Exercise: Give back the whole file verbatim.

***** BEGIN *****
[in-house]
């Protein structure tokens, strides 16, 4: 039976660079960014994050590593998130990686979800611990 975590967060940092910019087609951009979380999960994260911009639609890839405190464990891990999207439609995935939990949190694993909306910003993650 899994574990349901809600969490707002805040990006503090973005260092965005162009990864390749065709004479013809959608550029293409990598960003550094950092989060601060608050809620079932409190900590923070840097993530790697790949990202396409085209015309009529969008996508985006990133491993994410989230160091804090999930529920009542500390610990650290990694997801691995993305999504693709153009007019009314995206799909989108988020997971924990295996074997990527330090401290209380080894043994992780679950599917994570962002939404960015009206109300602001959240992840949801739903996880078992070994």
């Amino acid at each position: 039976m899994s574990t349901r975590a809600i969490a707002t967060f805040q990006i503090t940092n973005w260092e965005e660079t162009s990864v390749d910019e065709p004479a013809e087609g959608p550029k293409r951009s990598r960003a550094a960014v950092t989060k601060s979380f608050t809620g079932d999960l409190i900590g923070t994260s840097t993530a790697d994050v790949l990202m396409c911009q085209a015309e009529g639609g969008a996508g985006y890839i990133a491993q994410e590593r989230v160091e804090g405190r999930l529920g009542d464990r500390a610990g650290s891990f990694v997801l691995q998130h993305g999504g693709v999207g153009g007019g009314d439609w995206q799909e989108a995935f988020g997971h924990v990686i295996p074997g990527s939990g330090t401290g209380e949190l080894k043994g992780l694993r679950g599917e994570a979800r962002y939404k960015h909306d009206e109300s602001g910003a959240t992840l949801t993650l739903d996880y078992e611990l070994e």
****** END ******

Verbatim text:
[in-house]
């Protein structure tokens, strides 16, 4: 039976660079960014994050590593998130990686979800611990 975590967060940092910019087609951009979380999960994260911009639609890839405190464990891990999207439609995935939990949190694993909306910003993650 899994574990349901809600969490707002805040990006503090973005260092965005162009990864390749065709004479013809959608550029293409990598960003550094950092989060601060608050809620079932409190900590923070840097993530790697790949990202396409085209015309009529969008996508985006990133491993994410989230160091804090999930529920009542500390610990650290990694997801691995993305999504693709153009007019009314995206799909989108988020997971924990295996074997990527330090401290209380080894043994992780679950599917994570962002939404960015009206109300602001959240992840949801739903996880078992070994």
């Amino acid at each position: 039976m899994s574990t349901r975590a809600i969490a707002t967060f805040q990006i503090t940092n973005w260092e965005e660079t162009s990864v390749d910019e065709p004479a013809e087609g959608p550029k293409r951009s990598r960003a550094a960014v950092t989060k601060s979380f608050t809620g079932d999960l409190i900590g923070t994260s840097t993530a790697d994050v790949l990202m396409c911009q085209a015309e009529g639609g969008a996508g985006y890839i990133a491993q994410e590593r989230v160091e804090g405190r999930l529920g009542d464990r500390a610990g650290s891990f990694v997801l691995q998130h993305g999504g693709v999207g153009g007019g009314d439609w995206q799909e989108a995935f988020g997971h924990v990686i295996p074997g990527s939990g330090t401290g209380e949190l080894k043994g992780l694993r679950g599917e994570a979800r962002y939404k960015h909306d009206e109300s602001g910003a959240t992840l949801t993650l739903d996880y078992e611990l070994e």